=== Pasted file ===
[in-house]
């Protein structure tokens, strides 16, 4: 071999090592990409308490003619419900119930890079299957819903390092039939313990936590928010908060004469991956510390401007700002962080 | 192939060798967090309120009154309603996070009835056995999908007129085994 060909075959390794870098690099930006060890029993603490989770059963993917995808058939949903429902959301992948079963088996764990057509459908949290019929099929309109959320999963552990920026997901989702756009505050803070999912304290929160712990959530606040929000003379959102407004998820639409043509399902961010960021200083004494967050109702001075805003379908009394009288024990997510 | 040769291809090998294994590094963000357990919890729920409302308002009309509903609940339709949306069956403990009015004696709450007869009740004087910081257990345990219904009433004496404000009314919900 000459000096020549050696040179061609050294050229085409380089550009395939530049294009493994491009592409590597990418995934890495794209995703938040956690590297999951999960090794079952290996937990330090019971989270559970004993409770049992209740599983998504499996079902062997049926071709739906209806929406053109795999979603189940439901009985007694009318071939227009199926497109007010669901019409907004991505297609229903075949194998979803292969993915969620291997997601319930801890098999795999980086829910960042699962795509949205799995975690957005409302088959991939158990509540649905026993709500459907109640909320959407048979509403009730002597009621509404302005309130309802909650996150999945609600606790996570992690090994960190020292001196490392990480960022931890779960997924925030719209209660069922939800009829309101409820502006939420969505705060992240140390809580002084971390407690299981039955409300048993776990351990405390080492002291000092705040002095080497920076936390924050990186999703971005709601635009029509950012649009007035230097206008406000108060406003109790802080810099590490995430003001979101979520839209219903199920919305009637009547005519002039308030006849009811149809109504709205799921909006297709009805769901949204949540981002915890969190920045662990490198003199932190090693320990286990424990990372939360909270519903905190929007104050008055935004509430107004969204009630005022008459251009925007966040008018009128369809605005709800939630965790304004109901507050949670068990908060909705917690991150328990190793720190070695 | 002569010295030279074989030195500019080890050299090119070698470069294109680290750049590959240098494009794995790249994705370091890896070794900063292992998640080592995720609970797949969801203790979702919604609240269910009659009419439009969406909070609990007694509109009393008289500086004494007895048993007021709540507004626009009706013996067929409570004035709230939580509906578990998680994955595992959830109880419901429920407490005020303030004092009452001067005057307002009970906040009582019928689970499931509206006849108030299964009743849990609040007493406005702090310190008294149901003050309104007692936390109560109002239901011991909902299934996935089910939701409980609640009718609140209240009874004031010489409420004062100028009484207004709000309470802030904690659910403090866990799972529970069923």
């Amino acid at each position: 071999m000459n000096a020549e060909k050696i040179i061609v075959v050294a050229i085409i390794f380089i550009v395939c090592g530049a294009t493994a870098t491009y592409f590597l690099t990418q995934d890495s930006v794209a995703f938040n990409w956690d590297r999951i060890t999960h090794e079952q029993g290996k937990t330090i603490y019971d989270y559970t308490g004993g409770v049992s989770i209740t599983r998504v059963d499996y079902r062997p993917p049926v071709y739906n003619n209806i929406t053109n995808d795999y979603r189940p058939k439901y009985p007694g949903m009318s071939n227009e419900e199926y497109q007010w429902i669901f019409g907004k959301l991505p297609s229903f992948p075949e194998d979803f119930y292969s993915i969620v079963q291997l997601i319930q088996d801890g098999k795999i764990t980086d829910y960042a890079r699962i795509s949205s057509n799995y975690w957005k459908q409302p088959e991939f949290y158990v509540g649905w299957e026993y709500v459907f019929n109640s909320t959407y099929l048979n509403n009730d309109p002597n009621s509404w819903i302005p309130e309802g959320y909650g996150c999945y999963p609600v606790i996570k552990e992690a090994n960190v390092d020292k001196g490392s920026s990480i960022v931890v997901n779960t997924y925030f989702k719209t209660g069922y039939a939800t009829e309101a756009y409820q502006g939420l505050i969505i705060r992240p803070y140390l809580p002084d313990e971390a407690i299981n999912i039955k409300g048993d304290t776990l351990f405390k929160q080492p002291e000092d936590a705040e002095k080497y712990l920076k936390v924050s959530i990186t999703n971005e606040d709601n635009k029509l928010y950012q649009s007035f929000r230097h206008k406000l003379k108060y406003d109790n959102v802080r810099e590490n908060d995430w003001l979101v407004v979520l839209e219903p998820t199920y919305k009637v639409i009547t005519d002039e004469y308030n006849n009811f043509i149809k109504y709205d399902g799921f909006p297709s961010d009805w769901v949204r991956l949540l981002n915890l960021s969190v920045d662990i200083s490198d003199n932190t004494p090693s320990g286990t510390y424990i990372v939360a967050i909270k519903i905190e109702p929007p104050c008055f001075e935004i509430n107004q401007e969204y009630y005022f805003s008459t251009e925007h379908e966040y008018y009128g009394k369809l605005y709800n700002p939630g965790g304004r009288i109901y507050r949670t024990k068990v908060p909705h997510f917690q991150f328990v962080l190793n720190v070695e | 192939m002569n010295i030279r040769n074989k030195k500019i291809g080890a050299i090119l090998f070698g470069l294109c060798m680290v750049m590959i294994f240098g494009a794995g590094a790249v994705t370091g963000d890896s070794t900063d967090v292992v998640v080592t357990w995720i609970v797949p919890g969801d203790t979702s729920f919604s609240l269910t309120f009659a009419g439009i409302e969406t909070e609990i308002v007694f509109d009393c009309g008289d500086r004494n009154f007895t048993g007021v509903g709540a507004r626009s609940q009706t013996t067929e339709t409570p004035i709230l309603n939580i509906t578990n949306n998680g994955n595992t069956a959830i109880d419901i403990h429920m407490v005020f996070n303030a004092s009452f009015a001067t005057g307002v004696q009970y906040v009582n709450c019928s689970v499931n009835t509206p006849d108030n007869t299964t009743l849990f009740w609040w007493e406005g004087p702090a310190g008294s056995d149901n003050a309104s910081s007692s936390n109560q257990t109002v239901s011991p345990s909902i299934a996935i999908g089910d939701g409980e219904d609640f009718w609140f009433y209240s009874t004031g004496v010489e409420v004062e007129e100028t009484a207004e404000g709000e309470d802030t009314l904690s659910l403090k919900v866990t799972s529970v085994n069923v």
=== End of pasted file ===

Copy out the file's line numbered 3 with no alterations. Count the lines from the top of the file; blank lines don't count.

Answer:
């Amino acid at each position: 071999m000459n000096a020549e060909k050696i040179i061609v075959v050294a050229i085409i390794f380089i550009v395939c090592g530049a294009t493994a870098t491009y592409f590597l690099t990418q995934d890495s930006v794209a995703f938040n990409w956690d590297r999951i060890t999960h090794e079952q029993g290996k937990t330090i603490y019971d989270y559970t308490g004993g409770v049992s989770i209740t599983r998504v059963d499996y079902r062997p993917p049926v071709y739906n003619n209806i929406t053109n995808d795999y979603r189940p058939k439901y009985p007694g949903m009318s071939n227009e419900e199926y497109q007010w429902i669901f019409g907004k959301l991505p297609s229903f992948p075949e194998d979803f119930y292969s993915i969620v079963q291997l997601i319930q088996d801890g098999k795999i764990t980086d829910y960042a890079r699962i795509s949205s057509n799995y975690w957005k459908q409302p088959e991939f949290y158990v509540g649905w299957e026993y709500v459907f019929n109640s909320t959407y099929l048979n509403n009730d309109p002597n009621s509404w819903i302005p309130e309802g959320y909650g996150c999945y999963p609600v606790i996570k552990e992690a090994n960190v390092d020292k001196g490392s920026s990480i960022v931890v997901n779960t997924y925030f989702k719209t209660g069922y039939a939800t009829e309101a756009y409820q502006g939420l505050i969505i705060r992240p803070y140390l809580p002084d313990e971390a407690i299981n999912i039955k409300g048993d304290t776990l351990f405390k929160q080492p002291e000092d936590a705040e002095k080497y712990l920076k936390v924050s959530i990186t999703n971005e606040d709601n635009k029509l928010y950012q649009s007035f929000r230097h206008k406000l003379k108060y406003d109790n959102v802080r810099e590490n908060d995430w003001l979101v407004v979520l839209e219903p998820t199920y919305k009637v639409i009547t005519d002039e004469y308030n006849n009811f043509i149809k109504y709205d399902g799921f909006p297709s961010d009805w769901v949204r991956l949540l981002n915890l960021s969190v920045d662990i200083s490198d003199n932190t004494p090693s320990g286990t510390y424990i990372v939360a967050i909270k519903i905190e109702p929007p104050c008055f001075e935004i509430n107004q401007e969204y009630y005022f805003s008459t251009e925007h379908e966040y008018y009128g009394k369809l605005y709800n700002p939630g965790g304004r009288i109901y507050r949670t024990k068990v908060p909705h997510f917690q991150f328990v962080l190793n720190v070695e | 192939m002569n010295i030279r040769n074989k030195k500019i291809g080890a050299i090119l090998f070698g470069l294109c060798m680290v750049m590959i294994f240098g494009a794995g590094a790249v994705t370091g963000d890896s070794t900063d967090v292992v998640v080592t357990w995720i609970v797949p919890g969801d203790t979702s729920f919604s609240l269910t309120f009659a009419g439009i409302e969406t909070e609990i308002v007694f509109d009393c009309g008289d500086r004494n009154f007895t048993g007021v509903g709540a507004r626009s609940q009706t013996t067929e339709t409570p004035i709230l309603n939580i509906t578990n949306n998680g994955n595992t069956a959830i109880d419901i403990h429920m407490v005020f996070n303030a004092s009452f009015a001067t005057g307002v004696q009970y906040v009582n709450c019928s689970v499931n009835t509206p006849d108030n007869t299964t009743l849990f009740w609040w007493e406005g004087p702090a310190g008294s056995d149901n003050a309104s910081s007692s936390n109560q257990t109002v239901s011991p345990s909902i299934a996935i999908g089910d939701g409980e219904d609640f009718w609140f009433y209240s009874t004031g004496v010489e409420v004062e007129e100028t009484a207004e404000g709000e309470d802030t009314l904690s659910l403090k919900v866990t799972s529970v085994n069923v």